Sustained grassroots campaigning
Chairman of FARR, Professor Denis Viljoen, and the CEO, Ms Leana Olivier, believe the years of intense grassroots campaigning about the dangers of alcohol abuse conducted in the former railway hub of South Africa will soon bear even greater fruit.
The demographics of the area have the majority of the population living on the 'wrong side of the tracks' in the coloured township. However, for FARR this actually means the 'right side' of the tracks because that's where they've erected their multipurpose community centre, loved and known by all as Die Pienk Huis.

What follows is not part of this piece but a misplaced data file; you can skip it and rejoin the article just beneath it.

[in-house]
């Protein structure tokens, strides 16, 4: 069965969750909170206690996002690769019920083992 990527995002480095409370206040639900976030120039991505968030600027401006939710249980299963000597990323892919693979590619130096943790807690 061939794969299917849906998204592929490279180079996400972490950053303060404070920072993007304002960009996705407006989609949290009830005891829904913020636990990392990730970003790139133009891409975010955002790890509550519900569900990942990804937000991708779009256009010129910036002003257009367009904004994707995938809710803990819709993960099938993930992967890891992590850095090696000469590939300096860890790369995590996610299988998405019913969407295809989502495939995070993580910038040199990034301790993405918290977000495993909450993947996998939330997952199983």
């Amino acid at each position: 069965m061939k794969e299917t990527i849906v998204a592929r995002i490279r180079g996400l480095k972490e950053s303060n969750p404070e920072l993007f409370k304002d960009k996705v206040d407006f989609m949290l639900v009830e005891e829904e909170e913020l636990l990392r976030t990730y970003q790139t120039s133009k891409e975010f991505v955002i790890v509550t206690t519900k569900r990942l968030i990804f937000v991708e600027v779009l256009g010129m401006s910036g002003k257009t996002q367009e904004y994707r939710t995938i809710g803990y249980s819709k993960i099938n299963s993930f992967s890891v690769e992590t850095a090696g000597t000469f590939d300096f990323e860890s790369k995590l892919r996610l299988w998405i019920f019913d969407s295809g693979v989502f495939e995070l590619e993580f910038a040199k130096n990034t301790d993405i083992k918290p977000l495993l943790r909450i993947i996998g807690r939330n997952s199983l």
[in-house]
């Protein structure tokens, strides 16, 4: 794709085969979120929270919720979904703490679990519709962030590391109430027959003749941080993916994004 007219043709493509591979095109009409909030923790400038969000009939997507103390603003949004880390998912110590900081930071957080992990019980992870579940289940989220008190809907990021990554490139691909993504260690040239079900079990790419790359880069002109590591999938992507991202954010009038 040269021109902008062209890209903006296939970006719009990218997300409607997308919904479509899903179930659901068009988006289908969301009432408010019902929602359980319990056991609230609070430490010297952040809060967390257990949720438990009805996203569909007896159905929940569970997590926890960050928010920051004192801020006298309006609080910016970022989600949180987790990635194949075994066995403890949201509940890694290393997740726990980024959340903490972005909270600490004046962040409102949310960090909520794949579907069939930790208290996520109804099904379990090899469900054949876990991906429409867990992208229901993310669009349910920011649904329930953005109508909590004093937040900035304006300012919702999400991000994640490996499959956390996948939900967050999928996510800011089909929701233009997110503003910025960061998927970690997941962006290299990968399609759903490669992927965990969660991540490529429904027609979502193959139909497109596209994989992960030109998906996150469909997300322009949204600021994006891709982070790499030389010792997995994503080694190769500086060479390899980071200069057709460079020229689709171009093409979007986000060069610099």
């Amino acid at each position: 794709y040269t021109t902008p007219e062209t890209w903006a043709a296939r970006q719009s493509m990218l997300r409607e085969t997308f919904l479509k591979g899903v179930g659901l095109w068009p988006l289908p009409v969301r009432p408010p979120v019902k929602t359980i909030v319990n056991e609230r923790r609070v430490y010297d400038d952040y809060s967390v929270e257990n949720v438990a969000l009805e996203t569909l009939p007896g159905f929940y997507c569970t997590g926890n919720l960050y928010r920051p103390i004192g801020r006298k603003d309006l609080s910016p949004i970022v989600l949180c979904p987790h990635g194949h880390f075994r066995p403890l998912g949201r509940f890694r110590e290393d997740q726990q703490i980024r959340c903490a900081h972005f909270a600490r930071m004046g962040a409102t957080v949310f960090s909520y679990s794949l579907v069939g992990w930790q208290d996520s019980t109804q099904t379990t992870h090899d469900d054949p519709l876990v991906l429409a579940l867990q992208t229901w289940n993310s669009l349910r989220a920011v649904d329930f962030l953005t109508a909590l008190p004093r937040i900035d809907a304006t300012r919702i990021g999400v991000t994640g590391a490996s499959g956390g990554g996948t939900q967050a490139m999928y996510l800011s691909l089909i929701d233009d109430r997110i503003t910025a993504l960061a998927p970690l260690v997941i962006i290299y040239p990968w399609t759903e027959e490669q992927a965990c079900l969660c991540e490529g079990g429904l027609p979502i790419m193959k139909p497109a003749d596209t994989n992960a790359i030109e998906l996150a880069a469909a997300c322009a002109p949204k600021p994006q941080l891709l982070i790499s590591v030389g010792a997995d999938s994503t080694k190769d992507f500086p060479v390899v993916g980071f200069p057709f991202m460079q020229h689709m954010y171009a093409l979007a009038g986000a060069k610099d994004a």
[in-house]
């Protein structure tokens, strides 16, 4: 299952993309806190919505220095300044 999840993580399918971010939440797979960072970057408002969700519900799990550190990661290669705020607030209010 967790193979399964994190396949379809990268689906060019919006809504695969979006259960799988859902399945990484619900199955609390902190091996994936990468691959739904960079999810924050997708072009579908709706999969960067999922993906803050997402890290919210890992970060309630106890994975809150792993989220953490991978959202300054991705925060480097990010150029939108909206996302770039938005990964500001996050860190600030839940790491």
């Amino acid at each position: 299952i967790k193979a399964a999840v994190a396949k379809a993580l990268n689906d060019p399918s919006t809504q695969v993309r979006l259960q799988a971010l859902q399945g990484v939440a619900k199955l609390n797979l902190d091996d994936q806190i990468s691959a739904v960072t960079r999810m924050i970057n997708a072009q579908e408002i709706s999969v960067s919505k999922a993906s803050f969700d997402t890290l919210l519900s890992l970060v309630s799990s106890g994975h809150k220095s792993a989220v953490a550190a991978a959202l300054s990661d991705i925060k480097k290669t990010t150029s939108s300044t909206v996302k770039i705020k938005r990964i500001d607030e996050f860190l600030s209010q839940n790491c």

'With all the provincial clinics and Department of Social Development staff on board in our Healthy Mother, Healthy Baby programme we now have 90% of the women of child-bearing age in the community enrolled,' said Olivier. She believes a major reason their comprehensive programme will drop FASD prevalence even further is that their multi-disciplinary platoon has access to all local antenatal clinics and the district hospital and is expanding its activities monthly. Underpinning all this, FARR has trained local people who have been working in the community at risk for nearly a decade. 'They're known and trusted and that's probably the greatest single factor that's swung things around for us,' adds Olivier, a former maternal, child and woman's health manager for the Western Cape.